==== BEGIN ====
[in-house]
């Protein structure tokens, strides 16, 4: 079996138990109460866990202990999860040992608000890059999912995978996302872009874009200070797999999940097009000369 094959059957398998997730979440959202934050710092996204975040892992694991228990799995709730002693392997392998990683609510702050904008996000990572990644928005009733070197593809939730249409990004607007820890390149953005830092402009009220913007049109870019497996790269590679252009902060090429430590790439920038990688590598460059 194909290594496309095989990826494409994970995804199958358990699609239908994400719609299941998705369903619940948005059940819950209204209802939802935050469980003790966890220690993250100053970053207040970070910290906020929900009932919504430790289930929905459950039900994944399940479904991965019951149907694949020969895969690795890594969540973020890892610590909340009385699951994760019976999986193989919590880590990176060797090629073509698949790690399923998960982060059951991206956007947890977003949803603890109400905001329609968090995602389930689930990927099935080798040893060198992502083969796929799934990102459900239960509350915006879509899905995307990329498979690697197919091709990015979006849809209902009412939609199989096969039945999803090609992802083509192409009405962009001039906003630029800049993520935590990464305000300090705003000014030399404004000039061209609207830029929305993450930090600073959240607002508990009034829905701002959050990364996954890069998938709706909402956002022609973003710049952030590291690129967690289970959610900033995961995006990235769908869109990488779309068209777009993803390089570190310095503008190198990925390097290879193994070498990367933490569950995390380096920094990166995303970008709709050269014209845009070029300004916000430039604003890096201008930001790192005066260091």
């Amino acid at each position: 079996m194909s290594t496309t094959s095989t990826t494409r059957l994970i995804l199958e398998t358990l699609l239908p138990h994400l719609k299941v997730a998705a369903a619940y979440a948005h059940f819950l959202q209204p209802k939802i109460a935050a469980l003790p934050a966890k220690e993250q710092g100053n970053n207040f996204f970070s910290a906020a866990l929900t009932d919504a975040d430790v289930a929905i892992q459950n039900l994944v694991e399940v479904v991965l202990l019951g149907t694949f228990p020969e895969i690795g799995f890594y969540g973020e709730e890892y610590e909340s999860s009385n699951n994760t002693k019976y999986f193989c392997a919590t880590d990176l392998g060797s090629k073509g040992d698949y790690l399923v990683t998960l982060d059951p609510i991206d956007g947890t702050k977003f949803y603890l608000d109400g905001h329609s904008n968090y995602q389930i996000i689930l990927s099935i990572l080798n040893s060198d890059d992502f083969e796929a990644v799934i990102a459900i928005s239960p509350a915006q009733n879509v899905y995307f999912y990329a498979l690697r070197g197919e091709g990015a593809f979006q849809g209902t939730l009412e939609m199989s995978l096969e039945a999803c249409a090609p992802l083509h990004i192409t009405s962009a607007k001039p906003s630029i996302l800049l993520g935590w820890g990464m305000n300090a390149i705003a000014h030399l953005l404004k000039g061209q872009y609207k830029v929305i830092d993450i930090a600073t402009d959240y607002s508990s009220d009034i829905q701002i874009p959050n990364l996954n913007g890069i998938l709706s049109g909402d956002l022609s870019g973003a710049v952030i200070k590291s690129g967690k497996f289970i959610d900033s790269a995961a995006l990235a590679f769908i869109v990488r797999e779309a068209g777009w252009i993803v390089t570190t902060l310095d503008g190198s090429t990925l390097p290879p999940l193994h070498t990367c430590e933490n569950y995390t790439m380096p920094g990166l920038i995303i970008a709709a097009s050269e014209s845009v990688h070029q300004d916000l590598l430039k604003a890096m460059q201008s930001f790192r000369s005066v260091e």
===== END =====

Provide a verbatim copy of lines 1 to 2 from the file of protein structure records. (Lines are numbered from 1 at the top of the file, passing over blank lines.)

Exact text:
[in-house]
């Protein structure tokens, strides 16, 4: 079996138990109460866990202990999860040992608000890059999912995978996302872009874009200070797999999940097009000369 094959059957398998997730979440959202934050710092996204975040892992694991228990799995709730002693392997392998990683609510702050904008996000990572990644928005009733070197593809939730249409990004607007820890390149953005830092402009009220913007049109870019497996790269590679252009902060090429430590790439920038990688590598460059 194909290594496309095989990826494409994970995804199958358990699609239908994400719609299941998705369903619940948005059940819950209204209802939802935050469980003790966890220690993250100053970053207040970070910290906020929900009932919504430790289930929905459950039900994944399940479904991965019951149907694949020969895969690795890594969540973020890892610590909340009385699951994760019976999986193989919590880590990176060797090629073509698949790690399923998960982060059951991206956007947890977003949803603890109400905001329609968090995602389930689930990927099935080798040893060198992502083969796929799934990102459900239960509350915006879509899905995307990329498979690697197919091709990015979006849809209902009412939609199989096969039945999803090609992802083509192409009405962009001039906003630029800049993520935590990464305000300090705003000014030399404004000039061209609207830029929305993450930090600073959240607002508990009034829905701002959050990364996954890069998938709706909402956002022609973003710049952030590291690129967690289970959610900033995961995006990235769908869109990488779309068209777009993803390089570190310095503008190198990925390097290879193994070498990367933490569950995390380096920094990166995303970008709709050269014209845009070029300004916000430039604003890096201008930001790192005066260091």